Ryan writes: This is a house in the Brush Park neighborhood in Detroit. A few years ago the home was relocated to the spot it currently sits, but was done so poorly and now sags in the middle. Because of its sag this unique home as been dubbed “Slumpy” by people in Detroit. Its sad and only a matter of time before the home collapses.
Through the magic of FlickrVision, I have been watching Slumpy slump its way toward becoming a pile of rubble for a couple of years. Mac from Detroit BikeBlog (and also Bobby Alcott) pointed out this YouTube video of the front face of the mansion falling off (PG for language). UPDATE! Here’s an even better video (2nd one down). With Slumpy now one step closer to the ultimate end, I thought it would be a good time to dig for a little of the history.
The best I found is at Detroit 1701’s page on the William Livingstone Residence which says:
A prosperous family in Detroit in the 1890s likely wanted to build a home in one of the city’s most elegant neighborhoods. The two most prestigious, arguably, were Brush Park with its numerous mansions or Woodward Avenue where David Whitney and Colonel Hecker had built their castle-like mansion. William Livingstone selected Eliot Street in Brush Park and then employed a very young Albert Kahn who was working for the George Mason-Zachariah Rice firm. When he obtained this commission – presumably with Mason’s help; Kahn was only 22 or 23 years old and had just returned from spending 1891 in Europe studying the classical architecture of the Old World.
Albert Kahn designed in a French Renaissance mode for the home you see, perhaps, reflecting the time he spent sketching the best Gallic architecture. Currently, it takes a great deal of imagination to understand what this once-impressive home looked like in 1893 when Kahn completed it. You can see an interesting array of windows, an appealing tower with its conical roof along with an impressive entryway. This residence was originally built about one block to the west of its present location to the west of John R. The Red Cross intended to demolish this home for their new building. Preservationists succeeded in successfully moving the Livingstone Home about one block to the east.
Wikipedia has a list of buildings designed by Albert Kahn and more information about the architect. They note that as of 2006, Kahn had around 60 buildings listed on the National Register of Historic Places.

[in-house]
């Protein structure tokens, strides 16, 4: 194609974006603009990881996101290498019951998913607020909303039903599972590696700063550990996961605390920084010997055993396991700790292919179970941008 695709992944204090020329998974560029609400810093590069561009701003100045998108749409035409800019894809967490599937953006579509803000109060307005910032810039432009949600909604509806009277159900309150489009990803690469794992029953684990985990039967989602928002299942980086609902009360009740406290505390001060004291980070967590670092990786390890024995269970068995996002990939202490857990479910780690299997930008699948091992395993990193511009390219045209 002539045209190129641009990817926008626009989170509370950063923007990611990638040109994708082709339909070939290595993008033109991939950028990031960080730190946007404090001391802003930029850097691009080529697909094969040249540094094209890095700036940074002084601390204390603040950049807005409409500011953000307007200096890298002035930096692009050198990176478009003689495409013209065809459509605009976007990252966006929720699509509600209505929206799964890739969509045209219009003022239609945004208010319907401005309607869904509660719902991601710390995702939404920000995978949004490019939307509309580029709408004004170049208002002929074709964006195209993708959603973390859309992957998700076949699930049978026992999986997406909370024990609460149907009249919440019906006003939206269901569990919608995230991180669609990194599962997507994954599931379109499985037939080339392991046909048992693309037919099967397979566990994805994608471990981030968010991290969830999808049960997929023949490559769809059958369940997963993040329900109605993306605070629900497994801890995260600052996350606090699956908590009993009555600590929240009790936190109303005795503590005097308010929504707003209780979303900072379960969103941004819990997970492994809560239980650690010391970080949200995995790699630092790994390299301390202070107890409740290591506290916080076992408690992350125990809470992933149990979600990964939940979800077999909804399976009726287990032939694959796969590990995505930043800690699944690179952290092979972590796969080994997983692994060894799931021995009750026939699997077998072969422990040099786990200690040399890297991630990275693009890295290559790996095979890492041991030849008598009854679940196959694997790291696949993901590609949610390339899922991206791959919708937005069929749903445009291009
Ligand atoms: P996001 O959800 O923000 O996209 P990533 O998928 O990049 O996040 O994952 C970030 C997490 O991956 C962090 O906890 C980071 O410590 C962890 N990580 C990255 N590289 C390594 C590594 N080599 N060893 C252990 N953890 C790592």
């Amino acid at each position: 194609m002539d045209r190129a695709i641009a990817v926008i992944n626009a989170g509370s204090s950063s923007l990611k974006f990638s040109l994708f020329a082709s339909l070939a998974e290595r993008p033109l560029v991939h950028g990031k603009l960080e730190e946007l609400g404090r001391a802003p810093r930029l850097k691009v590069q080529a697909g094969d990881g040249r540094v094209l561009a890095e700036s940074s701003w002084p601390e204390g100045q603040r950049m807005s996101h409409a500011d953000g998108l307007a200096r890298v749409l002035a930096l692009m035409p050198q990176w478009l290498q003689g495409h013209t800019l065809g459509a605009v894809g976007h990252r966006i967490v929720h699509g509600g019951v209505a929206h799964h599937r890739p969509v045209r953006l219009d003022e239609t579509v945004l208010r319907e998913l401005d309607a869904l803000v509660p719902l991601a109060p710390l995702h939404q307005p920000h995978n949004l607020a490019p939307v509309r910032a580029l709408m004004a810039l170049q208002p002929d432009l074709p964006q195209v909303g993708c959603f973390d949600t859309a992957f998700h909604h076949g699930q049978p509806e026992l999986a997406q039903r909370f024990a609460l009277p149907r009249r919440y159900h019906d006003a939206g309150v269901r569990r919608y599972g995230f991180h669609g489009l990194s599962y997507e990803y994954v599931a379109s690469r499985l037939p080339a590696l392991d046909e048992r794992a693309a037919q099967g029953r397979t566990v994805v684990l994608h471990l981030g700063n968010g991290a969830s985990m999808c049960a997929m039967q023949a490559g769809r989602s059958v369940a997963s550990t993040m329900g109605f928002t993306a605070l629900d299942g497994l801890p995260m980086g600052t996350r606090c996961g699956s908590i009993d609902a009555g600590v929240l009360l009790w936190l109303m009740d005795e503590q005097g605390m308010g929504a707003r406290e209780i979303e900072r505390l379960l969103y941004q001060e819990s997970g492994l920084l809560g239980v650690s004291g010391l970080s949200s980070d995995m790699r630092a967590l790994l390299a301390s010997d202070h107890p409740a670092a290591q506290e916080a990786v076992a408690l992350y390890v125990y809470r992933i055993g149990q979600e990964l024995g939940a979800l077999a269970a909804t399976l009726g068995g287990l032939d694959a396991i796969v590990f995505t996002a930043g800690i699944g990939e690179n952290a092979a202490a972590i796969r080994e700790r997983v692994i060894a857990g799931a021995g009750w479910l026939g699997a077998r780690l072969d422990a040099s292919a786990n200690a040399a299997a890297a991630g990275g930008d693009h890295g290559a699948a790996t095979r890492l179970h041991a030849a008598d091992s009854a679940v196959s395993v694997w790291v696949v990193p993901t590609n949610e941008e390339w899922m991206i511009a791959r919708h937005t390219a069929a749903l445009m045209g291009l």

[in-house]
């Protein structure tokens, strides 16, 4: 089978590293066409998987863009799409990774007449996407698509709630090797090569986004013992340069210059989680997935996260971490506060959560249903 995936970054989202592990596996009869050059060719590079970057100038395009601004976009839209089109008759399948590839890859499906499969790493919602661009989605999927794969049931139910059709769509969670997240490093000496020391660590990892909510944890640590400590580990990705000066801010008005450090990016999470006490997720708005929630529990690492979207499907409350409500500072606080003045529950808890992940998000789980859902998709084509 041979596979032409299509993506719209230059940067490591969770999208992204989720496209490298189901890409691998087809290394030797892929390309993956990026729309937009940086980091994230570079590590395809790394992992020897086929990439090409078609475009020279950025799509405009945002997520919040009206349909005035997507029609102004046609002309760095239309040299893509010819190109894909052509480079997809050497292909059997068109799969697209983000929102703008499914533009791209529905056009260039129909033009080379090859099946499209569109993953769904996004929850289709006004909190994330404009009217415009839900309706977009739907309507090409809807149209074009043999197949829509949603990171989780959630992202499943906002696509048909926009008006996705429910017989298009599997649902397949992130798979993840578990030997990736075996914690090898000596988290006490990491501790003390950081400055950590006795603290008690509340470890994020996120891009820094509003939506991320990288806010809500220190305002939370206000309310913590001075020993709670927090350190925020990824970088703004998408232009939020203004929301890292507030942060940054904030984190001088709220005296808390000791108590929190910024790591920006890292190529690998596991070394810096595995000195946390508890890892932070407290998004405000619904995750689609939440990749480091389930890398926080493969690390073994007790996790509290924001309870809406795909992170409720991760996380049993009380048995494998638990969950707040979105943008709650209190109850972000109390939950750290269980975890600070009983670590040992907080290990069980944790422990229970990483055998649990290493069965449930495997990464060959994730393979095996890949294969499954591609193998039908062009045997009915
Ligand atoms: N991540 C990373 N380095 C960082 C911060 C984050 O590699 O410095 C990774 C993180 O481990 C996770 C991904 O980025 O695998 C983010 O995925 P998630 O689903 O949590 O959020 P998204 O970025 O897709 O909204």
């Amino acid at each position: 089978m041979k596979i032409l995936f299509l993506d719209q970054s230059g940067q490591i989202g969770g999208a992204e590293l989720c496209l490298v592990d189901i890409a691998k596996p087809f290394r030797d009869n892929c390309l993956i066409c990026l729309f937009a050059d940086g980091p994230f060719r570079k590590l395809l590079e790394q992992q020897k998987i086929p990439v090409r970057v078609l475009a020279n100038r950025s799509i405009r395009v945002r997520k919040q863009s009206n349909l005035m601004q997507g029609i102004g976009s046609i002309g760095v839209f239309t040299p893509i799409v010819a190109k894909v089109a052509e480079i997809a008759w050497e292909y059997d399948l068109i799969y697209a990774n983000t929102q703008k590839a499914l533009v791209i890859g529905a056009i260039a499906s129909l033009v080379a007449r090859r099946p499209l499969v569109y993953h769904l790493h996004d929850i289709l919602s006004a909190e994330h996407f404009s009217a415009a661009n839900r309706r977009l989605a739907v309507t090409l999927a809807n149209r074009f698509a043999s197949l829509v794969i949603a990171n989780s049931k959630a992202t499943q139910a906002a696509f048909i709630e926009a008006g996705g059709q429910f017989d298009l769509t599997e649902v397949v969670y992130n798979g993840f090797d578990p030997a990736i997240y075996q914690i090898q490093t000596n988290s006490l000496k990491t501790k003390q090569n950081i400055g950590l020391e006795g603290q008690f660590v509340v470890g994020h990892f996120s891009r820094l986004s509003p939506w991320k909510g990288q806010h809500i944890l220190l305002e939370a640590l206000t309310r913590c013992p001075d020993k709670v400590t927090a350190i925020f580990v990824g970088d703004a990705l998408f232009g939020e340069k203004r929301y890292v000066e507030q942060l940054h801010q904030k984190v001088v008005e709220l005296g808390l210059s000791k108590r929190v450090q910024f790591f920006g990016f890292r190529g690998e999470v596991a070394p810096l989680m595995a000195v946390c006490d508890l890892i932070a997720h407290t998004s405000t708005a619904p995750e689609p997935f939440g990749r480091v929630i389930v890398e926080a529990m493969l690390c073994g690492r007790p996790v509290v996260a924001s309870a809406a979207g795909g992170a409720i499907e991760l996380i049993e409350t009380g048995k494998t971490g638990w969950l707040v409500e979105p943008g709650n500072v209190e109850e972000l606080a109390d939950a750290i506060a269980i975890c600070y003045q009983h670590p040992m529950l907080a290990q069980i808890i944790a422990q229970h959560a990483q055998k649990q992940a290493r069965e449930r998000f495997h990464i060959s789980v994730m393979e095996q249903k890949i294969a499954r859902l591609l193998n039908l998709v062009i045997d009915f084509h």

- December 19, 2005 – Three Years of Slumpy – leads with a great “back in the day” photo. The more I wander through this blog, the more slumptastic I find it to be.
- Flickr map showing location of Brush Park in Detroit – Thanks, SNWEB.org.
- Another Flickr map showing the location of the William Livingstone home from A Dubs
- A Dubs also has some more photos and a much better video of the collapse at his blog, Faded Detroit.
- And All the King’s Men… Detroit Funk photo study
- Detroit’s Brush Park: Urban Decay and Rebirth Tons of pics of buildings in the neighborhood (including some restored homes)
- Forging Brush Park Great Model D article on redevelopment efforts in Brush Park
- What did I miss? Post links to more info and/or your photos in the comments!
10 thoughts on “slumpy … the William Livingstone Mansion in Detroit’s Brush Park”
That is an awesome shot! Love the house.
somebody please do something. I have a “fetish” for old, beautiful mansions and would make it my mission to fix them up and resell them if I had the start-up money. So sad to see this kind of decay…but it’s life, ey?
yaaa please someone fix it!!!!!!!
The William Livingstone Mansion was the home of the brother of my great great grandfather (he came to Australia in 1856). It is so sad to see it crumbling like this. I found a lot of information about William Livingstone in the papers.
IM TRYING TO FIND RELITIVES OF LTR. OR SIR. WILLIAM LIVINGSTONE I HAVE A SILVER PLATE WITH GOLD BEADS AROUND IT.. HIS NAME IS INGRAVED IN THE MIDDLE OF IT NOT SURE IF ITS LTR. WILLIAM LIVING STONE OR SIR. ITS WRITTEN IN FANCY LETTERS. I MIGHT BE THINKING OF PARTING WITH IT BUT WANTED TO KNOW IF IT HAD ANY HISTORICAL VALUE. THANK YOU EDWARD. PALOMAKI ON FACEBOOK..